Bordeaux wine aficionados will soon find on cru bourgeois labels, a further piece of information – cru bourgeois exceptionnelle, cru bourgeois superieur and cru bourgeois. This classification differentiation was implemented in 2003 after years of study, and scrutiny of 490 chateaux, 247 of which are deemed worthy of classification.
Bordeaux the largest quality-wine producing region in the world with 120 000 hectares of vineyards and an average production of 850 million bottles, has thousands of chateaux. In France’s wine producing regions a château is simply an estate, which may be surrounding an imposing building, or simply a winery, and should not the thought of as a castle as most English speaking people envision.
The grape composition of Bordeaux vineyards is: merlot (50 per cent); cabernet sauvignon (26 per cent); cabernet franc (10 per cent); Semillon (8 per cent); sauvignon blanc (4 per cent); and petit verdot and others (2 per cent).
In Medoc cabernet sauvignon enjoys prominence over all others, whereas in St Emilion and Pomerol merlot dominates.
In Bordeaux and in many other regions of France and elsewhere in the world the soil composition and mezzo-climate dictate grape selection.
Cabernet sauvignon is generally considered to be an excellent variety capable of producing wines of finesse, elegance, and worthy of cellaring for a long time pending on vintage
In 1855 Napoleon III asked the organizers of the Exposition Universelle in Paris to publish a list classifying Medoc chateaux according to their fame, prices fetched, and consistency of their wines.
Bordeaux wine brokers, always very influential in the trade, obliged by compiling a list according to prices fetched over a long period by different chateaux.
In those days there were no Appellation d’origine controlee rules and regulation, and Bordeaux wine meant red wine from Medoc, the left bank of the Gironde. St Emilion, Pomerol and others were of little or no importance in the trade.
The list was composed of grand cru broken down into first to fifth growths (cru) and contained a total of 60 chateaux. Since then with the notable exception of Château Mouton Rothschild no changes were made, although many connoisseurs call for one from time to time.
Then came cru bourgeois, followed cru artisanal.
In Bordeaux like everywhere else, estates are bought and sold. Quality changes with every owner, mostly for the better, but not always. In some cases a chateau known for consistently fine wines declines and starts producing wines inconsistent from year to year regardless of vintage. Occasionally a winery and/or a winemaker deliberately emphasize quantity over quality, which should, at least in theory lead to declassification of the property. There are, however, no such provisions except in the rules and regulations of St Emilion and Pomerol classifications, which were undertaken in the 1950’s.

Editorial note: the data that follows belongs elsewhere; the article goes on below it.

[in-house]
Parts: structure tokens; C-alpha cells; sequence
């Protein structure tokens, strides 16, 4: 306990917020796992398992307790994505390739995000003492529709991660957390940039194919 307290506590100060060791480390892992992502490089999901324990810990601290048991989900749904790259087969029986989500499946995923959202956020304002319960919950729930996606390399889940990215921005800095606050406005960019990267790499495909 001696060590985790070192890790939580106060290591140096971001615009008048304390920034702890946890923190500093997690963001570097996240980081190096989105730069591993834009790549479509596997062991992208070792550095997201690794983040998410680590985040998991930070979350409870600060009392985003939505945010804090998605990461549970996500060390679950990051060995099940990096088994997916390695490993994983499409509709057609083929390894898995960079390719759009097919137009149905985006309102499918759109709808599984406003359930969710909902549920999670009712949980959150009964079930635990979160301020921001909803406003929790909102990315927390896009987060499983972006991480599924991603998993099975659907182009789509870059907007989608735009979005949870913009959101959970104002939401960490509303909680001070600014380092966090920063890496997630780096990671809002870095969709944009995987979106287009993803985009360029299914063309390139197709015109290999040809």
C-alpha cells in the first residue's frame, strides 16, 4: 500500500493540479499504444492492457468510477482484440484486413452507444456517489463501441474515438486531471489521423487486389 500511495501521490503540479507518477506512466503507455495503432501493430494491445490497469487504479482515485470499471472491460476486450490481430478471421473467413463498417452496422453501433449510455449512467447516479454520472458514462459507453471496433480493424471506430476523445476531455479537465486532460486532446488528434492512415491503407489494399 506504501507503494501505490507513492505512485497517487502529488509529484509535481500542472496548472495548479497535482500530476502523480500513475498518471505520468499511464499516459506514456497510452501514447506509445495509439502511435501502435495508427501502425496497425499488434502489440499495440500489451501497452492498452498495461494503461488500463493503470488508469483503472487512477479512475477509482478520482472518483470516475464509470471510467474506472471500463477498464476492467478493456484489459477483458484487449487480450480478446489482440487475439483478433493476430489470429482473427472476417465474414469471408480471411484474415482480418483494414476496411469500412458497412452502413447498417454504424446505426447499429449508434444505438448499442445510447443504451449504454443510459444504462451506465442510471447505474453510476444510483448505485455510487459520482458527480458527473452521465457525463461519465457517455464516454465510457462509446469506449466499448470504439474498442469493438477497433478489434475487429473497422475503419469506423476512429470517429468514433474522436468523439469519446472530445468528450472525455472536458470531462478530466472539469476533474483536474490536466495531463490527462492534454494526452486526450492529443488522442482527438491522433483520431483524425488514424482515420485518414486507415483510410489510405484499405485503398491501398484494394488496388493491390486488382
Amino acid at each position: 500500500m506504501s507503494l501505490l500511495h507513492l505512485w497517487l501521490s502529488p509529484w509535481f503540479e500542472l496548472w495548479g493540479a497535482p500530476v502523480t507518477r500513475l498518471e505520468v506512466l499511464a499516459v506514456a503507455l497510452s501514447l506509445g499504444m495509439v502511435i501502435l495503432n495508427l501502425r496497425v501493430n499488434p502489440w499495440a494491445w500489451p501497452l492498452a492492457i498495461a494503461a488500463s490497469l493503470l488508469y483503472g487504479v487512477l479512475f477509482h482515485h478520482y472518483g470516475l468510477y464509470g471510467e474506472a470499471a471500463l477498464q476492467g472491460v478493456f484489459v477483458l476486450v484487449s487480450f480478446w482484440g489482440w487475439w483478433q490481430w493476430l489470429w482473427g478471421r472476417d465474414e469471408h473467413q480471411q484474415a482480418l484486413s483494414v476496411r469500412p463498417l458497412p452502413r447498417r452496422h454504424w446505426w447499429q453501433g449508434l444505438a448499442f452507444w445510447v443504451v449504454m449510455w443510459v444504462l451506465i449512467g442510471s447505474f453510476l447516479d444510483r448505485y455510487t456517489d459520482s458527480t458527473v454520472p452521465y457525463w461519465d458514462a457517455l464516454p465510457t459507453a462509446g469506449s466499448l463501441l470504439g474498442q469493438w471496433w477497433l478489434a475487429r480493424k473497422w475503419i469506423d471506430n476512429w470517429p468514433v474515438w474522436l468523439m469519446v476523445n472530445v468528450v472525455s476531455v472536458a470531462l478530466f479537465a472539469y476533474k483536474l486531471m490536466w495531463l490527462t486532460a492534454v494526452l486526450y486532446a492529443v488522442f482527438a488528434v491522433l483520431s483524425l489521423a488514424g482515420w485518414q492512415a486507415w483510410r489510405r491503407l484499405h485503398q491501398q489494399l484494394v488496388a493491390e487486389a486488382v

The 1855 classification took only Medoc properties into account, with the exception of Château Haut Brion in what is today Pessac-Leognan.
Needless to say, many chateau owners with properties classified bourgeois were dissatisfied and complained.
The wine trade and regulations governing all its aspects work at a snail’s pace and so it took close to a century-and-a-half to classify or establishing a tier system of hundreds of chateaux within it.
The system was based on vineyard maintenance, quality consistency, and cleanliness of the winery during the period of 1995 – 1999. Teams of inspectors visited each chateau, visually assessed all points above, and evaluated the property’s wine organoleptically.
Out of the 247-cru bourgeois classifieds châteaux nine were deemed to comply with established criteria to be called cru exceptionelle:
They are: Chateau Chasse-Spleen, Mouliateau Haut-Marbuzet, St. Estephe
Chateau Labegorce-Zede, Soussans
Chateau Ormes de Pez, St. Estephe
Chateau Pez, St. Estephe
Chateau Phelan Segur, St. Estephe
Chateau Potensac, Ordonnac
Chateau Poujeaux, Moulis
Chateau Siran, Labarde
All of the above are fine, dependable chateaux considering the taste of their wines, and may even be very close in taste to 5th growth wines in the 1865 classification, selling for more than double of cru bourgeois exceptionelle.
The second tier cru superieur lists 87 properties including Chateau d’Angludet, Chateau Beau Site, Chateau Cambon la Pelouse, Château Brillette, Chateau Meyney and Château Beaumont.
The third tier cru bourgeois consists of 151 properties. Some of them are – Chateau Arcin, Chateau Belac, Chateau Bel Air, Chateau Capbern Gasqueton, Chateau Fontis, Chateau Lafon, Chateau Lalande and Chatau Galiane.
When buying Bordeaux wine consumers should always consider the vintage. In good vintages all chateaux produce fine wines. It is in poor vintages that classified estates produce better wines due to their care in vineyards, low yields, sorting tables, and winemaking techniques.
For my money, 2003 cru bourgeois exceptionelle is every bit as good as a 5th growth 1855 classified wine, and even the second label of a 4th growth.